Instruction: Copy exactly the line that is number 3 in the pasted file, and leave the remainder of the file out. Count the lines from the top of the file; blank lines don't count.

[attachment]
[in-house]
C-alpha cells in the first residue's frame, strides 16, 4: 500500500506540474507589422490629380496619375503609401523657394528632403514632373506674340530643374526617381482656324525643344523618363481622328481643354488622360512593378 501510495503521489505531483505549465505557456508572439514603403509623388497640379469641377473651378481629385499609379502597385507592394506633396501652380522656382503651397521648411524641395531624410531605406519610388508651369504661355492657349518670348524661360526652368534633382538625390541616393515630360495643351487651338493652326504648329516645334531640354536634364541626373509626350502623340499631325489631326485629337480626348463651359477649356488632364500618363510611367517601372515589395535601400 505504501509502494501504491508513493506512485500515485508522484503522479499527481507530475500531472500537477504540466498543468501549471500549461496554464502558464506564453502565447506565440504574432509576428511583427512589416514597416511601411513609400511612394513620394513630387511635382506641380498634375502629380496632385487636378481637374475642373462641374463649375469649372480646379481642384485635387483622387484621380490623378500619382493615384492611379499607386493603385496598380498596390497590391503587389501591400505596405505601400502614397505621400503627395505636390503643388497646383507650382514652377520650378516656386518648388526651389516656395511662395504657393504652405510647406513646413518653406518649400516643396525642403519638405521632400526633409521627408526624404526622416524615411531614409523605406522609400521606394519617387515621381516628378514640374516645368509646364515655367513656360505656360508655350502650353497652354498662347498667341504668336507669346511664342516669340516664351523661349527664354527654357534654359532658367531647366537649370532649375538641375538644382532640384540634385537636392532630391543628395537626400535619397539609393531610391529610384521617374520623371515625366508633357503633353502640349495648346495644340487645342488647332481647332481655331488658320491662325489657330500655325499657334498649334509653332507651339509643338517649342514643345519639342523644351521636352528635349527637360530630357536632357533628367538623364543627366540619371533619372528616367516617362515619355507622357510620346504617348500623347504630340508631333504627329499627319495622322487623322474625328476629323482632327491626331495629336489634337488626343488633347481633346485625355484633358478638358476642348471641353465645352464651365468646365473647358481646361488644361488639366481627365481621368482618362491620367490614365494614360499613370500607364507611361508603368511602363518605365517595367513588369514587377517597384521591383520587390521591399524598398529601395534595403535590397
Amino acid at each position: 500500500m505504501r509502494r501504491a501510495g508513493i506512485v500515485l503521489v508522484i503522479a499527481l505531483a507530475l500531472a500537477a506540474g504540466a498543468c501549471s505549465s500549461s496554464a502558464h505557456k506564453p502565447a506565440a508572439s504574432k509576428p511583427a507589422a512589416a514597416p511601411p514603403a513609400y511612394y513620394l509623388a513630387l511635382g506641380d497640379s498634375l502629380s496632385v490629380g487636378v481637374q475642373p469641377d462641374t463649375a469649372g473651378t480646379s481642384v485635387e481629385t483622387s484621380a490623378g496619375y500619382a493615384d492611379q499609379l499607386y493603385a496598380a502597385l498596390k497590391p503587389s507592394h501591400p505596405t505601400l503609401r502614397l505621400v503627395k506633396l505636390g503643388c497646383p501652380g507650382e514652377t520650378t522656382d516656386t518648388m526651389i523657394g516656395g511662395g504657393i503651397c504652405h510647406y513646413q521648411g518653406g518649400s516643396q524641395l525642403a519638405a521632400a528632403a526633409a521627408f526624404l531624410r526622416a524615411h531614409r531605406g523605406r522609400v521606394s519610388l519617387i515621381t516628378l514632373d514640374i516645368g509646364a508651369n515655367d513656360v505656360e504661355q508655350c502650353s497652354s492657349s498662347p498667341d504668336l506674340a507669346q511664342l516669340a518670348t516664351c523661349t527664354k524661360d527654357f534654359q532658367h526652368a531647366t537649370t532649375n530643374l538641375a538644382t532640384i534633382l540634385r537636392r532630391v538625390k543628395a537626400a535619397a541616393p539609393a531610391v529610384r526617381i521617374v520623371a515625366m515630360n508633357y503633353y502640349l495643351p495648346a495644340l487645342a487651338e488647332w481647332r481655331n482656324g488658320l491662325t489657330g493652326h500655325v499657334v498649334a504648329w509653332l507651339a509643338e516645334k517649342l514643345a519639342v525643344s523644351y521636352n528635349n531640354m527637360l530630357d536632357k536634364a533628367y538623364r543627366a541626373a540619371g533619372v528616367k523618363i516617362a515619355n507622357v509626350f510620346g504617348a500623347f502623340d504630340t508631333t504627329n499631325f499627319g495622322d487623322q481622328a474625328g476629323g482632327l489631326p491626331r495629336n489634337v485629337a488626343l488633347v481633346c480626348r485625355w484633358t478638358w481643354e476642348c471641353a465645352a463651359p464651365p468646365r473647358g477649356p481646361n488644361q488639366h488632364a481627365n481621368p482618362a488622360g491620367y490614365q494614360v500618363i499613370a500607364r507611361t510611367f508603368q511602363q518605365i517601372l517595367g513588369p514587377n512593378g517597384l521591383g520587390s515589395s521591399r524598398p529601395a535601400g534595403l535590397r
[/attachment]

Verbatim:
Amino acid at each position: 500500500m505504501r509502494r501504491a501510495g508513493i506512485v500515485l503521489v508522484i503522479a499527481l505531483a507530475l500531472a500537477a506540474g504540466a498543468c501549471s505549465s500549461s496554464a502558464h505557456k506564453p502565447a506565440a508572439s504574432k509576428p511583427a507589422a512589416a514597416p511601411p514603403a513609400y511612394y513620394l509623388a513630387l511635382g506641380d497640379s498634375l502629380s496632385v490629380g487636378v481637374q475642373p469641377d462641374t463649375a469649372g473651378t480646379s481642384v485635387e481629385t483622387s484621380a490623378g496619375y500619382a493615384d492611379q499609379l499607386y493603385a496598380a502597385l498596390k497590391p503587389s507592394h501591400p505596405t505601400l503609401r502614397l505621400v503627395k506633396l505636390g503643388c497646383p501652380g507650382e514652377t520650378t522656382d516656386t518648388m526651389i523657394g516656395g511662395g504657393i503651397c504652405h510647406y513646413q521648411g518653406g518649400s516643396q524641395l525642403a519638405a521632400a528632403a526633409a521627408f526624404l531624410r526622416a524615411h531614409r531605406g523605406r522609400v521606394s519610388l519617387i515621381t516628378l514632373d514640374i516645368g509646364a508651369n515655367d513656360v505656360e504661355q508655350c502650353s497652354s492657349s498662347p498667341d504668336l506674340a507669346q511664342l516669340a518670348t516664351c523661349t527664354k524661360d527654357f534654359q532658367h526652368a531647366t537649370t532649375n530643374l538641375a538644382t532640384i534633382l540634385r537636392r532630391v538625390k543628395a537626400a535619397a541616393p539609393a531610391v529610384r526617381i521617374v520623371a515625366m515630360n508633357y503633353y502640349l495643351p495648346a495644340l487645342a487651338e488647332w481647332r481655331n482656324g488658320l491662325t489657330g493652326h500655325v499657334v498649334a504648329w509653332l507651339a509643338e516645334k517649342l514643345a519639342v525643344s523644351y521636352n528635349n531640354m527637360l530630357d536632357k536634364a533628367y538623364r543627366a541626373a540619371g533619372v528616367k523618363i516617362a515619355n507622357v509626350f510620346g504617348a500623347f502623340d504630340t508631333t504627329n499631325f499627319g495622322d487623322q481622328a474625328g476629323g482632327l489631326p491626331r495629336n489634337v485629337a488626343l488633347v481633346c480626348r485625355w484633358t478638358w481643354e476642348c471641353a465645352a463651359p464651365p468646365r473647358g477649356p481646361n488644361q488639366h488632364a481627365n481621368p482618362a488622360g491620367y490614365q494614360v500618363i499613370a500607364r507611361t510611367f508603368q511602363q518605365i517601372l517595367g513588369p514587377n512593378g517597384l521591383g520587390s515589395s521591399r524598398p529601395a535601400g534595403l535590397r